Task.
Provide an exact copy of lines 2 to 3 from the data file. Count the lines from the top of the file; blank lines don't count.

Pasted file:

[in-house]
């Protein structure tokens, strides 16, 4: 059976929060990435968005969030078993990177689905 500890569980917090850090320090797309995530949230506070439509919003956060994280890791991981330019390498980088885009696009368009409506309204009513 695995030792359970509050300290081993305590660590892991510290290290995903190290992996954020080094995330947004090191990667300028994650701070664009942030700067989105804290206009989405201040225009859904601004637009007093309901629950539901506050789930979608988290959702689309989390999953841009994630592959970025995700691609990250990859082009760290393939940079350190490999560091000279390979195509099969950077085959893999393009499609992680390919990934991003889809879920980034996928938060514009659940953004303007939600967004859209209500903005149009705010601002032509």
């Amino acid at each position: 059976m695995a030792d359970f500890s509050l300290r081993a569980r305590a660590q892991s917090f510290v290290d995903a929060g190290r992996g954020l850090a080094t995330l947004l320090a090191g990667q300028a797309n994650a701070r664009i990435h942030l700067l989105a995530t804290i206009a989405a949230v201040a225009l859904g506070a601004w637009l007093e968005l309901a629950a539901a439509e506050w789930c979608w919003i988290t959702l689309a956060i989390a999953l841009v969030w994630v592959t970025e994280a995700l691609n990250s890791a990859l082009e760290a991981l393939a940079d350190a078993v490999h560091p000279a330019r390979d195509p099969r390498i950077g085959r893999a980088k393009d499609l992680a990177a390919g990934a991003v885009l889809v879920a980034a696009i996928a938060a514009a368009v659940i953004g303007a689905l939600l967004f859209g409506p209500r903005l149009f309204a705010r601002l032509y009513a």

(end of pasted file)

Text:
């Protein structure tokens, strides 16, 4: 059976929060990435968005969030078993990177689905 500890569980917090850090320090797309995530949230506070439509919003956060994280890791991981330019390498980088885009696009368009409506309204009513 695995030792359970509050300290081993305590660590892991510290290290995903190290992996954020080094995330947004090191990667300028994650701070664009942030700067989105804290206009989405201040225009859904601004637009007093309901629950539901506050789930979608988290959702689309989390999953841009994630592959970025995700691609990250990859082009760290393939940079350190490999560091000279390979195509099969950077085959893999393009499609992680390919990934991003889809879920980034996928938060514009659940953004303007939600967004859209209500903005149009705010601002032509």
């Amino acid at each position: 059976m695995a030792d359970f500890s509050l300290r081993a569980r305590a660590q892991s917090f510290v290290d995903a929060g190290r992996g954020l850090a080094t995330l947004l320090a090191g990667q300028a797309n994650a701070r664009i990435h942030l700067l989105a995530t804290i206009a989405a949230v201040a225009l859904g506070a601004w637009l007093e968005l309901a629950a539901a439509e506050w789930c979608w919003i988290t959702l689309a956060i989390a999953l841009v969030w994630v592959t970025e994280a995700l691609n990250s890791a990859l082009e760290a991981l393939a940079d350190a078993v490999h560091p000279a330019r390979d195509p099969r390498i950077g085959r893999a980088k393009d499609l992680a990177a390919g990934a991003v885009l889809v879920a980034a696009i996928a938060a514009a368009v659940i953004g303007a689905l939600l967004f859209g409506p209500r903005l149009f309204a705010r601002l032509y009513a």